Ask the Driver ~ Crash-gate Questions

ATD


Paul,

I have been thinking over this crashgate ordeal and I have a question
to ask. Nelson was forced to crash in an area where no crane was
available to winch his car away, thus ensuring a safety car period.
In the radio transmission he asks what lap he is on and then crashes
at turn 17. First question: Is a driver capable of knowing exactly
which turn he is in? If I watch a lap of a street course from the on
board camera I get “lost” I can not tell one turn from another as they
all look the same. Now if I watch an on board lap of say Spa, Monza
or Suzuka, I know about where I am and I can tell you that the next
turn is a right or a left. So is it easy for a drive to know that the
next turn is turn 17 and this is where I need to crash?

Second question. When Nelson spun he kept his foot in it and clouted
the wall. In contrast when Big John spun in turn 17 he applied the
brakes and tried to keep the car of the wall. I remember a when years
ago in CART when you spun you kept your foot planted so you could loop
the car and thereby keep the time loss to a minimum. I remember Gregg
Moore doing this at Fontana the day he was killed. Many people
believe that his keeping his foot planted was what made the accident
so massive. So which technique is correct and why is one way better
than the other. Does it have to do with turbo vs. non turbo engines
or does the paddle shifters have an effect.

I look forward to you answer.

Jim “RGVDude” McDowell

Hi Jim,
Ok question 1. Yes absolutely every driver would have to know exactly where he/she is at all times. When approaching a corner, you must know what that corner has to offer in order for you to know the optimum line and braking point .Our job as drivers is to enter and exit at the highest rate of speed possible, otherwise you would either, not get the maximum speed through it, and be lapped very quickly or end upside down with minimal parts attached on your car if you went in too fast. Lots of time is spent on simulators before a GP so the drivers have a fair idea of the layout and flow of the track, then in the initial practice they fine tune this to the real track. One technique some drivers use for preparation before each session is sitting down with their eyes closed and using a stop watch go through a whole lap in their mind, and starting and stopping the watch appropriately. Usually they get it down to within 1 sec!

In order to get around a track as quickly as possible we use markers or visual references to help us be consistent on braking points, turn in, apex and exit points. I was lucky enough to drive on a few street circuits back in my IMSA days .The Miami GP circuit being my favourite,( even though I hit a wall at a fair clout once.) Street circuits are much tougher for these reference points for sure, with the concrete or Armco walls looking very similar all the way round, but you have to drive these tracks with the same commitment as a regular road course, or you will get left behind. So when you first go out you try to pick out any little thing you can, be it a slight pavement change, oil stain on the track, different type of fencing, advertising sign etc and you build up these in your head , as you build up a rhythm for the course. Rhythm and flow is very important and mostly what you rely on in the end and the reference points become just affirmation. But mistakes can be made, and that is not too pretty. Hope this clears it up.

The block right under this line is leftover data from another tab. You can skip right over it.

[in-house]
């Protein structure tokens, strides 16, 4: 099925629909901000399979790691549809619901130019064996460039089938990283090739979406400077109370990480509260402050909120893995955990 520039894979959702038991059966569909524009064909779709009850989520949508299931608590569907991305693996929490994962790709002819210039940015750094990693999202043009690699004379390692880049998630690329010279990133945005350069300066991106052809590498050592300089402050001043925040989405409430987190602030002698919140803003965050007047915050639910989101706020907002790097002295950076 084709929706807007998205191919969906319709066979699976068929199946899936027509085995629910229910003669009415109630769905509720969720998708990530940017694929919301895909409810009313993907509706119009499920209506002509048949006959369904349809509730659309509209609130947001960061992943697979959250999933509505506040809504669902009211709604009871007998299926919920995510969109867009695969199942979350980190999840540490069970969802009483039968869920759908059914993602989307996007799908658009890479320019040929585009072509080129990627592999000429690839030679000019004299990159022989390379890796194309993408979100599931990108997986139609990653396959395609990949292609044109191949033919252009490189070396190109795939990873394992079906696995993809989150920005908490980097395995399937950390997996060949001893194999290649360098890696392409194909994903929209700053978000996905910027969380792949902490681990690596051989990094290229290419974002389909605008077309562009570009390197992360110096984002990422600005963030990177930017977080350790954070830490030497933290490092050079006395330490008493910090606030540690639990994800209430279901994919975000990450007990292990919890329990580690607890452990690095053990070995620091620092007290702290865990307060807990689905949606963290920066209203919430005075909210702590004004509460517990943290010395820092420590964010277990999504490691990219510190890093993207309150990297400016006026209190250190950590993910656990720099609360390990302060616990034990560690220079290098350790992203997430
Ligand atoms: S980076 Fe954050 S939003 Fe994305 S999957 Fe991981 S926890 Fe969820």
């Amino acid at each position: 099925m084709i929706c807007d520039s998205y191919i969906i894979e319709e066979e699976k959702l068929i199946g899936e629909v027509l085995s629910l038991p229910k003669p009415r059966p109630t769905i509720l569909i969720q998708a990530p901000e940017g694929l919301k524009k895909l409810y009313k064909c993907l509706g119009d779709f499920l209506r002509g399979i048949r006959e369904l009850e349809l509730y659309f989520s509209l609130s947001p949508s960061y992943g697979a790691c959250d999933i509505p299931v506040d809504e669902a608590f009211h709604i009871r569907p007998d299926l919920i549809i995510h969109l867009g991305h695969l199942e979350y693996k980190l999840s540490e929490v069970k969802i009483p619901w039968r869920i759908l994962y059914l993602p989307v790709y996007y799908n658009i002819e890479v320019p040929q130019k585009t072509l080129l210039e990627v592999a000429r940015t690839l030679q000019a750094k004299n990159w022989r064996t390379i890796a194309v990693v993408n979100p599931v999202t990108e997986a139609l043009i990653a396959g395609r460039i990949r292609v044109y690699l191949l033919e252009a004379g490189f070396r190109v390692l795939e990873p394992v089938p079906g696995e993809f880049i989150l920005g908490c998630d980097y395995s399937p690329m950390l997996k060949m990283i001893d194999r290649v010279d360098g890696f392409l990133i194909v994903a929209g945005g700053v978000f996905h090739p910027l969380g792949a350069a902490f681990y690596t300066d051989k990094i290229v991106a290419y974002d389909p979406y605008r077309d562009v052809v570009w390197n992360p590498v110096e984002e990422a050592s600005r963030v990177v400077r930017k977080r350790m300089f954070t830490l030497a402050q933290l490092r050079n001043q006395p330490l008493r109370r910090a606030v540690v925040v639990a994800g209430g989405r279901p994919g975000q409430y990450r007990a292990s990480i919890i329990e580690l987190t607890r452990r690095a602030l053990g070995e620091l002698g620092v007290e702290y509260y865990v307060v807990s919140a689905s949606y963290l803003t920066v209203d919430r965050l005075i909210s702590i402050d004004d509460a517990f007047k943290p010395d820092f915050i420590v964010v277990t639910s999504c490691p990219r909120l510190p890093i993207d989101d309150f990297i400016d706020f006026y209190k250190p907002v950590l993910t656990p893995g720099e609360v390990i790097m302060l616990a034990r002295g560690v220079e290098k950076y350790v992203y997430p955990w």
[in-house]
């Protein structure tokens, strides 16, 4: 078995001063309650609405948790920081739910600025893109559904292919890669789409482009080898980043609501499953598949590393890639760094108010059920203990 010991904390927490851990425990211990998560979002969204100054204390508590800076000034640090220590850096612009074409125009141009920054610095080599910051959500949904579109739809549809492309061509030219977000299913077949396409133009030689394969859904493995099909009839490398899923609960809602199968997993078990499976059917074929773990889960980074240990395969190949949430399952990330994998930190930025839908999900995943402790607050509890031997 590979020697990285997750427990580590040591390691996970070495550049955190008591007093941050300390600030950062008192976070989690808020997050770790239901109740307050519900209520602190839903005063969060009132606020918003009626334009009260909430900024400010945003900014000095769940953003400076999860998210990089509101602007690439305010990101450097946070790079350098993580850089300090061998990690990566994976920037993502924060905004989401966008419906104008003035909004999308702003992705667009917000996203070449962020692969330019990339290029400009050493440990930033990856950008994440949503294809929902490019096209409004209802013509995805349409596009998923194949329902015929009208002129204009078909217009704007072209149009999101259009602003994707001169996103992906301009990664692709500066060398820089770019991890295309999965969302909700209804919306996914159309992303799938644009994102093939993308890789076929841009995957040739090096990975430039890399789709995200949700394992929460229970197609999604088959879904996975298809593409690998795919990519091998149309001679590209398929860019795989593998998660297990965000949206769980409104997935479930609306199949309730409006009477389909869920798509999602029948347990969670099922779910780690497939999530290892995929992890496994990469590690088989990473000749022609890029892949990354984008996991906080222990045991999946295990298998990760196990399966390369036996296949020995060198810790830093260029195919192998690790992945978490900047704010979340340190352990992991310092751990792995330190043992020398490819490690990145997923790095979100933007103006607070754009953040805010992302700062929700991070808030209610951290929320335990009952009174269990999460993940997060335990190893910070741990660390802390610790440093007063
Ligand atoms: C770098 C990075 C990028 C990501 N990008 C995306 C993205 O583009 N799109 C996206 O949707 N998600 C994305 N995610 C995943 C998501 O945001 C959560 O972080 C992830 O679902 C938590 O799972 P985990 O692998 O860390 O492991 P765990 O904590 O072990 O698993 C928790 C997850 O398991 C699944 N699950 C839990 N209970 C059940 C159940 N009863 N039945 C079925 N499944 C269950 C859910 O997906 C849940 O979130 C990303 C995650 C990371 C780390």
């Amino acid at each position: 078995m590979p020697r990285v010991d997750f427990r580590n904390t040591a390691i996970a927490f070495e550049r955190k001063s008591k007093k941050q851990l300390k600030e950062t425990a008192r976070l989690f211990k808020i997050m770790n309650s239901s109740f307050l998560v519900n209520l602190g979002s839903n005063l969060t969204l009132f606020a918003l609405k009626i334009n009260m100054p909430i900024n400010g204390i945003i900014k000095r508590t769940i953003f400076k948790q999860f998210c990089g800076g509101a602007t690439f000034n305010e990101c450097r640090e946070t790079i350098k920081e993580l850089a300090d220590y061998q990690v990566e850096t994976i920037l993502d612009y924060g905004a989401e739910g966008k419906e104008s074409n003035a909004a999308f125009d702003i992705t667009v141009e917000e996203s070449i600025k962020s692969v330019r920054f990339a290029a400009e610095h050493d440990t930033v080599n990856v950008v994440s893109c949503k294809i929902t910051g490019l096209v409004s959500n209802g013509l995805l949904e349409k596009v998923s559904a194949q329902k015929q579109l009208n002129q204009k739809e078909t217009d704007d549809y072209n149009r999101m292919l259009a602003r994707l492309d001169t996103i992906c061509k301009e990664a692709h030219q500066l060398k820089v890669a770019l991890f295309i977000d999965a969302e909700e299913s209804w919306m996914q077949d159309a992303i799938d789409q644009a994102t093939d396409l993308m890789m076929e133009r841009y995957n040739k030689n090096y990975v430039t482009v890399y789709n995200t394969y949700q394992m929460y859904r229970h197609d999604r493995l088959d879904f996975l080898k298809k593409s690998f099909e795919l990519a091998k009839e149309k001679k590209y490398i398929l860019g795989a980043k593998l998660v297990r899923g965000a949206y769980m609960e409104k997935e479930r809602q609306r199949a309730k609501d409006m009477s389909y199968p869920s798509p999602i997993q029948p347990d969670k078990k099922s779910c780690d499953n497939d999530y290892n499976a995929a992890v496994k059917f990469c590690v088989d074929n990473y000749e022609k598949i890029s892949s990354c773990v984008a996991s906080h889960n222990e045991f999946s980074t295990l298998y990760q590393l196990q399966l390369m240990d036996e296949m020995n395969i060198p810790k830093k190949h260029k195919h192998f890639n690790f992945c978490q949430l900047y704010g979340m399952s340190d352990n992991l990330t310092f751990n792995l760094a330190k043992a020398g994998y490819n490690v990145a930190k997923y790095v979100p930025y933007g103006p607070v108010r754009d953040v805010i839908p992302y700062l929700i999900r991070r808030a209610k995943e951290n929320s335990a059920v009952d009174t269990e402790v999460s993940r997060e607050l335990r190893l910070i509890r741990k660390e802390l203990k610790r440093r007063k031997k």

Question 2
Two things come into play when it all goes wrong. First, try to save it, and for that you need your steering, if you are heavy on the brakes you lose a lot of your steering ability (which is why you should always try and brake in a straight line if possible) and if you lock the brakes you have none. One phrase we use in coaching is “if in doubt, both feet out” so if you think you can catch it, feet off the pedals and steer like a son of a bitch, this will work to a point unless your at a very high rate of speed. When lifting off the pedals, you cause major weight transfer and guarantee a crash. You’ve probably seen it in Indy or Nascar ovals where something happens up the track and you see a guy pivot into the wall 1000 ft behind, purely from jumping off the gas too quickly or stabbing at the brakes, when you do this your front tyres get more grip, and rears get a lot less, therefore unbalancing the car. Another phrase “when you’re going in, both feet in” this is when all is lost I’m afraid, and you just want to minimize the speed you’re going to hit, but of course you don’t have any steering when doing this, so which ever direction you were going in when you locked them up, that;s the direction you’re staying. If your’e really clever you can do a combo of these too and some times that can save a crash altogether, which is what Big John was trying
On the ovals,the full throttle method is purely to try and avoid sliding into the wall. As stated before, if you start spinning and lock up the brakes you stay on that trajectory and the wall is a beckoning, option two is turn hard left, and max the throttle, so you spin down the track to the inside and minimize the likelihood of hitting something solid. One downside is you are a bit unpredicatable and this can lead to involving your fellow competitors in your accident. With the Greg Moore crash it would seem the grip was too high and track too flat to get the car rotating , but that’s just a thought.

Thanks for the questions!!

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